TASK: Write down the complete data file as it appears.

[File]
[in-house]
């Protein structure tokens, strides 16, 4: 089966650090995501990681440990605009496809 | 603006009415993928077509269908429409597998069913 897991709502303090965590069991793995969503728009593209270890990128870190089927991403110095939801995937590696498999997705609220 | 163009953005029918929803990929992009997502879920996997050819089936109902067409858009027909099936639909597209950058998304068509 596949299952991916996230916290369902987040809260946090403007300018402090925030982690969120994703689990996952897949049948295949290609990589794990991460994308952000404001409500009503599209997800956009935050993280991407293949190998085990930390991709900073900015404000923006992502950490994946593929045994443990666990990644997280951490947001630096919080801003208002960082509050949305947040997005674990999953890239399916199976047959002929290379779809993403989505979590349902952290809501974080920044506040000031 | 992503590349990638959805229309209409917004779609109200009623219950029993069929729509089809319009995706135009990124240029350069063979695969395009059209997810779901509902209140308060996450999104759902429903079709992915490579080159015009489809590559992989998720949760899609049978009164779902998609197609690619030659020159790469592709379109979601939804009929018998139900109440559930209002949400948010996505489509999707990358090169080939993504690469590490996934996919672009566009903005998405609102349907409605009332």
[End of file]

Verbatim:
[in-house]
């Protein structure tokens, strides 16, 4: 089966650090995501990681440990605009496809 | 603006009415993928077509269908429409597998069913 897991709502303090965590069991793995969503728009593209270890990128870190089927991403110095939801995937590696498999997705609220 | 163009953005029918929803990929992009997502879920996997050819089936109902067409858009027909099936639909597209950058998304068509 596949299952991916996230916290369902987040809260946090403007300018402090925030982690969120994703689990996952897949049948295949290609990589794990991460994308952000404001409500009503599209997800956009935050993280991407293949190998085990930390991709900073900015404000923006992502950490994946593929045994443990666990990644997280951490947001630096919080801003208002960082509050949305947040997005674990999953890239399916199976047959002929290379779809993403989505979590349902952290809501974080920044506040000031 | 992503590349990638959805229309209409917004779609109200009623219950029993069929729509089809319009995706135009990124240029350069063979695969395009059209997810779901509902209140308060996450999104759902429903079709992915490579080159015009489809590559992989998720949760899609049978009164779902998609197609690619030659020159790469592709379109979601939804009929018998139900109440559930209002949400948010996505489509999707990358090169080939993504690469590490996934996919672009566009903005998405609102349907409605009332």